Integrating optics and electronics into systems such as fiber-optic data links has revolutionized how we transmit information. A second revolution awaits as researchers seek to develop chips in which individual atoms control the movement of light within the chip through optical "wires," and photons could replace electrons as the vehicle for performing computations. Andrei Faraon (BS '04), an assistant professor of applied physics and materials science in the Division of Engineering and Applied Science, presents a preview of this revolution at 8 p.m. on Wednesday, December 17, in Caltech's Beckman Auditorium. Admission is free.
The Einstein Papers Project at Caltech, the Princeton University Press, and the Hebrew University of Jerusalem have launched a digital edition of The Collected Papers of Albert Einstein. We recently spoke with Diana Kormos-Buchwald, director and general editor of the Einstein Papers Project, about the new, free resource.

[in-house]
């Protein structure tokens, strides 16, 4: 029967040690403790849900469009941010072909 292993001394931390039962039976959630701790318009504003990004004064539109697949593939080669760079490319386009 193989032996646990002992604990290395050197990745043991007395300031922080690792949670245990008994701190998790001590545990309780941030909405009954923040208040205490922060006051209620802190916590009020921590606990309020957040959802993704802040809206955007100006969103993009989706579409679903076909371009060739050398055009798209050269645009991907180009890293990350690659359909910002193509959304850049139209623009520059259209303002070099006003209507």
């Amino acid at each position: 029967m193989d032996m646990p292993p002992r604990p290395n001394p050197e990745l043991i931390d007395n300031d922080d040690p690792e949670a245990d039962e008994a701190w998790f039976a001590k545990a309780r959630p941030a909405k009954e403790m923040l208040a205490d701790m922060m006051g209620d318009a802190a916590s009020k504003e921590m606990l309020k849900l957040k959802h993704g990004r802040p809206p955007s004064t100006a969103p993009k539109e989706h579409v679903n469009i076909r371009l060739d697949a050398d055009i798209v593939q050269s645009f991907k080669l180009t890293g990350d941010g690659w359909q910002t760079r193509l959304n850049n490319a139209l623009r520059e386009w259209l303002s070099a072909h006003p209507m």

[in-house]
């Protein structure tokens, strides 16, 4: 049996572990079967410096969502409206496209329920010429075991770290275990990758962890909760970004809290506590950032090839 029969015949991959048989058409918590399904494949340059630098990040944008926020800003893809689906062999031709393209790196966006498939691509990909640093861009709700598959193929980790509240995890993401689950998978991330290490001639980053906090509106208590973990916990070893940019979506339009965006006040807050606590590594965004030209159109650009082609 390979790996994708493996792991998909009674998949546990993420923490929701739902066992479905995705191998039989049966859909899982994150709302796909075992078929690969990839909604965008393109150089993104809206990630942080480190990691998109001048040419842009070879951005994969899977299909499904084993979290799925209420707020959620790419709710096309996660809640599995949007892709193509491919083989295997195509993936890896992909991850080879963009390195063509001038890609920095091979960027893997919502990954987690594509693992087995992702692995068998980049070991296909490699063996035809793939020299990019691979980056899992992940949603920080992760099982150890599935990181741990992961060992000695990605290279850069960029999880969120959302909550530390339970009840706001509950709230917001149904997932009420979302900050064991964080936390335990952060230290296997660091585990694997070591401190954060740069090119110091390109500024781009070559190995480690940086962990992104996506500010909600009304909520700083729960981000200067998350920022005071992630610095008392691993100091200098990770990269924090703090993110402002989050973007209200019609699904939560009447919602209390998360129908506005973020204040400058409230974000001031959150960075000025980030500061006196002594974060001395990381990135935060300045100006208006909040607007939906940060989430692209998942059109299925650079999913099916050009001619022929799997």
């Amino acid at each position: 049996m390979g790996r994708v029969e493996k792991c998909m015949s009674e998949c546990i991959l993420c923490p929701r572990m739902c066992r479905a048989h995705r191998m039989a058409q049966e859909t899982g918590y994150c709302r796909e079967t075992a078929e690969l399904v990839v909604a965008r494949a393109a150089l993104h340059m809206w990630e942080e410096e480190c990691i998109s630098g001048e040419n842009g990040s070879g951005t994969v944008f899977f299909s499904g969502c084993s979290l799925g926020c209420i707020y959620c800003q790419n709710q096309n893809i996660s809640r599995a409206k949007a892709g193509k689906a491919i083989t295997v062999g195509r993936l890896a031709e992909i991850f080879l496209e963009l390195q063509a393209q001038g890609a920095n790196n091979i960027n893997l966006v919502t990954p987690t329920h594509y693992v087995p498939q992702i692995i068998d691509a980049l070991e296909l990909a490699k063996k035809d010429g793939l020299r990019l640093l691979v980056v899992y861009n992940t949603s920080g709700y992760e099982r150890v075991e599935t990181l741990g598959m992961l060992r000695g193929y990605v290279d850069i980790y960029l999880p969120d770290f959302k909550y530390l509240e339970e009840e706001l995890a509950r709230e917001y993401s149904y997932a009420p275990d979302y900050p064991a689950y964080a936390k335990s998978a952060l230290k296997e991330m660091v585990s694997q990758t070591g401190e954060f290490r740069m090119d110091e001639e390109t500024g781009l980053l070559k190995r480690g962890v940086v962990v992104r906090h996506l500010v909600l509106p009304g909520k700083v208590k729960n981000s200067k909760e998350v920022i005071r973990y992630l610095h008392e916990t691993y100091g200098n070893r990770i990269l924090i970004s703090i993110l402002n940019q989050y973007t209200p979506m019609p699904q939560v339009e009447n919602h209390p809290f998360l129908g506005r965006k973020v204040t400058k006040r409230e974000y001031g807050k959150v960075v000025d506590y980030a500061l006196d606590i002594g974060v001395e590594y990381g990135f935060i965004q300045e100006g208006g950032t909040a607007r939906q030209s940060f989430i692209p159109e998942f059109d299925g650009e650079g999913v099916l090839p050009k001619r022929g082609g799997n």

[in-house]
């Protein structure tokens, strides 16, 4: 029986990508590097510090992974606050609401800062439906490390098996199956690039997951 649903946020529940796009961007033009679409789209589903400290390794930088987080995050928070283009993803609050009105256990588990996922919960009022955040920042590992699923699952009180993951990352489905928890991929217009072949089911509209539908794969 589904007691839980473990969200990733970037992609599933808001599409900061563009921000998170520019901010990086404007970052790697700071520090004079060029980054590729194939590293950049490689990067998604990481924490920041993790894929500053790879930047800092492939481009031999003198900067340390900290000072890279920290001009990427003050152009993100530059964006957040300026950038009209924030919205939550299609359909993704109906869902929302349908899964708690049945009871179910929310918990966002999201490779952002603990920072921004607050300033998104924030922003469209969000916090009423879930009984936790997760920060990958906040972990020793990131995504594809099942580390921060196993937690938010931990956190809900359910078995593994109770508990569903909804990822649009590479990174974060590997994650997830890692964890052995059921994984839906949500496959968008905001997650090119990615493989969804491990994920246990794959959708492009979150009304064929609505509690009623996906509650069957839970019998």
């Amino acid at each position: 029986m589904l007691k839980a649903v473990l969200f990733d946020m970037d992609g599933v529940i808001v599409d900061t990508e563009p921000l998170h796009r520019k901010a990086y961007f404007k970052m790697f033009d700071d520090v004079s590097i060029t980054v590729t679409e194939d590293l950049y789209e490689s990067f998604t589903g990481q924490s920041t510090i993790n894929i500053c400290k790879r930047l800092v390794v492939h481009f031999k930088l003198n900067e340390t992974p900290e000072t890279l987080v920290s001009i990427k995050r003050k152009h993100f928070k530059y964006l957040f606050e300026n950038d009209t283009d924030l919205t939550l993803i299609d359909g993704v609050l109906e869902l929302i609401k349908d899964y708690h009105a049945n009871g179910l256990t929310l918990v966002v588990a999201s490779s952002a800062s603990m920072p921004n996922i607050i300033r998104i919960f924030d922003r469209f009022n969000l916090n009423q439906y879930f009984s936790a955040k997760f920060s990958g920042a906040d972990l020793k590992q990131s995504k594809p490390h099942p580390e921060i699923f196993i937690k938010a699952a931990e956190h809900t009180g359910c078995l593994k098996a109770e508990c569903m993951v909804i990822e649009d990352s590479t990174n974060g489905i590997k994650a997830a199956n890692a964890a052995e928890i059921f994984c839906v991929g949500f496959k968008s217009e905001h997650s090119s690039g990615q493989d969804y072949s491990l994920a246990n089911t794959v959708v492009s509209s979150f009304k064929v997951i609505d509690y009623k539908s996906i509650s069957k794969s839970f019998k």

Leaders of the Thirty Meter Telescope (TMT) project announced on Tuesday that the government of India has signed on as a full partner in the construction of what will be the world's largest ground-based telescope.
Solar panels convert visible light from the sun into electricity—but the sun's infrared light passes right through the panel's silicon material. Caltech researchers have come up with a method that may be able to harness that lost energy.
A team of researchers has discovered an ancient, deep canyon buried along the Yarlung Tsangpo River in south Tibet. The geologists say that the ancient canyon—thousands of feet deep in places—effectively rules out a popular model used to explain how the massive and picturesque gorges of the Himalayas became so steep, so fast.